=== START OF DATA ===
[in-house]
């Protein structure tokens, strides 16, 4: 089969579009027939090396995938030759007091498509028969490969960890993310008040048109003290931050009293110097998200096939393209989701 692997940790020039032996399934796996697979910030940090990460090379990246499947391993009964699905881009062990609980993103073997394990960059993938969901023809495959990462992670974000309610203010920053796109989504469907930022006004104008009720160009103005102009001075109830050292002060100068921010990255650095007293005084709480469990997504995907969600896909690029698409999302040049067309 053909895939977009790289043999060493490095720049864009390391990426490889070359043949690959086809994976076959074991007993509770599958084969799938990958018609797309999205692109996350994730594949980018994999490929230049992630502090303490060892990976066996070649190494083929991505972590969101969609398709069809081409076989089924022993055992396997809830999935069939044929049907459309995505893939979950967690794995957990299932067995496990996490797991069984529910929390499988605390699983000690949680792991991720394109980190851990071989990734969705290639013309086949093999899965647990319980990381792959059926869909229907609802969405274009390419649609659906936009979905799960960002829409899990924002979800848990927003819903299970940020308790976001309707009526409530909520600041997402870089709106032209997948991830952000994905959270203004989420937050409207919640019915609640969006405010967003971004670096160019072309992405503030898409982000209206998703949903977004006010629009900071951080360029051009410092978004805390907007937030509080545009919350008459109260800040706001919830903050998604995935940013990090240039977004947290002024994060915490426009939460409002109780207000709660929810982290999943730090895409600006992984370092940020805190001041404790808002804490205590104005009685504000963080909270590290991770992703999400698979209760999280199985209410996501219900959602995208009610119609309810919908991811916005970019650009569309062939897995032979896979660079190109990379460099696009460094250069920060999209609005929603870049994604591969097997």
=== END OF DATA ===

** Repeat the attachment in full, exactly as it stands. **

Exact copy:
[in-house]
């Protein structure tokens, strides 16, 4: 089969579009027939090396995938030759007091498509028969490969960890993310008040048109003290931050009293110097998200096939393209989701 692997940790020039032996399934796996697979910030940090990460090379990246499947391993009964699905881009062990609980993103073997394990960059993938969901023809495959990462992670974000309610203010920053796109989504469907930022006004104008009720160009103005102009001075109830050292002060100068921010990255650095007293005084709480469990997504995907969600896909690029698409999302040049067309 053909895939977009790289043999060493490095720049864009390391990426490889070359043949690959086809994976076959074991007993509770599958084969799938990958018609797309999205692109996350994730594949980018994999490929230049992630502090303490060892990976066996070649190494083929991505972590969101969609398709069809081409076989089924022993055992396997809830999935069939044929049907459309995505893939979950967690794995957990299932067995496990996490797991069984529910929390499988605390699983000690949680792991991720394109980190851990071989990734969705290639013309086949093999899965647990319980990381792959059926869909229907609802969405274009390419649609659906936009979905799960960002829409899990924002979800848990927003819903299970940020308790976001309707009526409530909520600041997402870089709106032209997948991830952000994905959270203004989420937050409207919640019915609640969006405010967003971004670096160019072309992405503030898409982000209206998703949903977004006010629009900071951080360029051009410092978004805390907007937030509080545009919350008459109260800040706001919830903050998604995935940013990090240039977004947290002024994060915490426009939460409002109780207000709660929810982290999943730090895409600006992984370092940020805190001041404790808002804490205590104005009685504000963080909270590290991770992703999400698979209760999280199985209410996501219900959602995208009610119609309810919908991811916005970019650009569309062939897995032979896979660079190109990379460099696009460094250069920060999209609005929603870049994604591969097997």